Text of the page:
N2 - 1.Partial migration – wherein migratory and non-migratory individuals exist within the same population – represents a behavioural dimorphism; for it to persist over time, both strategies should yield equal individual fitness. This balance may be maintained through trade-offs where migrants gain survival benefits by avoiding unfavourable conditions, while residents gain breeding benefits from early access to resources. 2.There has been little overarching quantitative analysis of the evidence for this fitness balance. As migrants – especially long-distance migrants – may be particularly vulnerable to environmental change, it is possible that recent anthropogenic impacts could drive shifts in fitness balances within these populations.3.We tested these predictions using a multi-taxa meta-analysis. Of 2939 reviewed studies, 23 contained suitable information for meta-analysis, yielding 129 effect sizes. 4.Of these, 73% (n=94) reported higher resident fitness, 22% (n=28) reported higher migrant fitness, and 5% (n=7) reported equal fitness. Once weighted for precision, we found balanced fitness benefits across the entire dataset, but a consistently higher fitness of residents over migrants in birds and herpetofauna (the best-sampled groups). Residency benefits were generally associated with survival, not breeding success, and increased with the number of years of data over which effect sizes were calculated, suggesting deviations from fitness parity are not due to sampling artefacts. 5.A pervasive survival benefit to residency documented in recent literature could indicate that increased exposure to threats associated with anthropogenic change faced by migrating individuals may be shifting the relative fitness balance between strategies.

AB - 1.Partial migration – wherein migratory and non-migratory individuals exist within the same population – represents a behavioural dimorphism; for it to persist over time, both strategies should yield equal individual fitness. This balance may be maintained through trade-offs where migrants gain survival benefits by avoiding unfavourable conditions, while residents gain breeding benefits from early access to resources. 2.There has been little overarching quantitative analysis of the evidence for this fitness balance. As migrants – especially long-distance migrants – may be particularly vulnerable to environmental change, it is possible that recent anthropogenic impacts could drive shifts in fitness balances within these populations.3.We tested these predictions using a multi-taxa meta-analysis. Of 2939 reviewed studies, 23 contained suitable information for meta-analysis, yielding 129 effect sizes. 4.Of these, 73% (n=94) reported higher resident fitness, 22% (n=28) reported higher migrant fitness, and 5% (n=7) reported equal fitness. Once weighted for precision, we found balanced fitness benefits across the entire dataset, but a consistently higher fitness of residents over migrants in birds and herpetofauna (the best-sampled groups). Residency benefits were generally associated with survival, not breeding success, and increased with the number of years of data over which effect sizes were calculated, suggesting deviations from fitness parity are not due to sampling artefacts. 5.A pervasive survival benefit to residency documented in recent literature could indicate that increased exposure to threats associated with anthropogenic change faced by migrating individuals may be shifting the relative fitness balance between strategies.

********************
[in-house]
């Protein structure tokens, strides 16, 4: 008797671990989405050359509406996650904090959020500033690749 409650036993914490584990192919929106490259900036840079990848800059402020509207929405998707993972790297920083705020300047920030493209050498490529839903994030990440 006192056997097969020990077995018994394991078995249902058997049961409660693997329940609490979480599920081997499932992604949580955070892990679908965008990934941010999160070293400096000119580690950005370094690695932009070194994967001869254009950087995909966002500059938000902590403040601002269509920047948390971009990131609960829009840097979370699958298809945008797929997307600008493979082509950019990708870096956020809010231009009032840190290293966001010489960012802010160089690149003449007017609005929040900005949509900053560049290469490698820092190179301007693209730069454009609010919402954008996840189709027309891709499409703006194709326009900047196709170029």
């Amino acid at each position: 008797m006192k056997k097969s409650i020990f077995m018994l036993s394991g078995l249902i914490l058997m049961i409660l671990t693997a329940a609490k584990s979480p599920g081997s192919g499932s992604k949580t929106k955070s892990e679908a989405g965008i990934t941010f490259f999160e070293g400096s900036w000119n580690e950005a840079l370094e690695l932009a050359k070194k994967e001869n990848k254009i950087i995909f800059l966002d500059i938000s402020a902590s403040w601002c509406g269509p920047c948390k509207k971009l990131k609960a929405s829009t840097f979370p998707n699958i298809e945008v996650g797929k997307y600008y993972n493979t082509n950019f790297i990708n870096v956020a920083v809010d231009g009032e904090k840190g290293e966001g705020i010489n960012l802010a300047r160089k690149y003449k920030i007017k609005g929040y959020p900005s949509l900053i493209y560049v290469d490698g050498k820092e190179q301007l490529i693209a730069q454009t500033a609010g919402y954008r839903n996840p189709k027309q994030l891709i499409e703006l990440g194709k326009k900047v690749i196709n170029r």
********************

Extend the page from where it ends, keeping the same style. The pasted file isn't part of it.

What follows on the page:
KW - behavioural dimorphism

KW - climate change

KW - evolution of migration

KW - migratory strategy

KW - movement ecology

KW - partial migration

KW - MIGRANT

KW - PREDATION

KW - RESIDENT

KW - SHIFTS

KW - BIRD-MIGRATION

KW - EVOLUTION

KW - CLIMATE-CHANGE LEADS

KW - SELECTION

KW - REPRODUCTIVE SUCCESS

KW - PHENOLOGY

UR - http://www.scopus.com/inward/record.url?scp=85076929570&partnerID=8YFLogxK

U2 - 10.1111/1365-2656.13155

DO - 10.1111/1365-2656.13155

M3 - Article

C2 - 31777950

VL - 89

SP - 678

EP - 690

JO - Journal of Animal Ecology

JF - Journal of Animal Ecology

SN - 0021-8790

IS - 3

ER -

ID: 169480460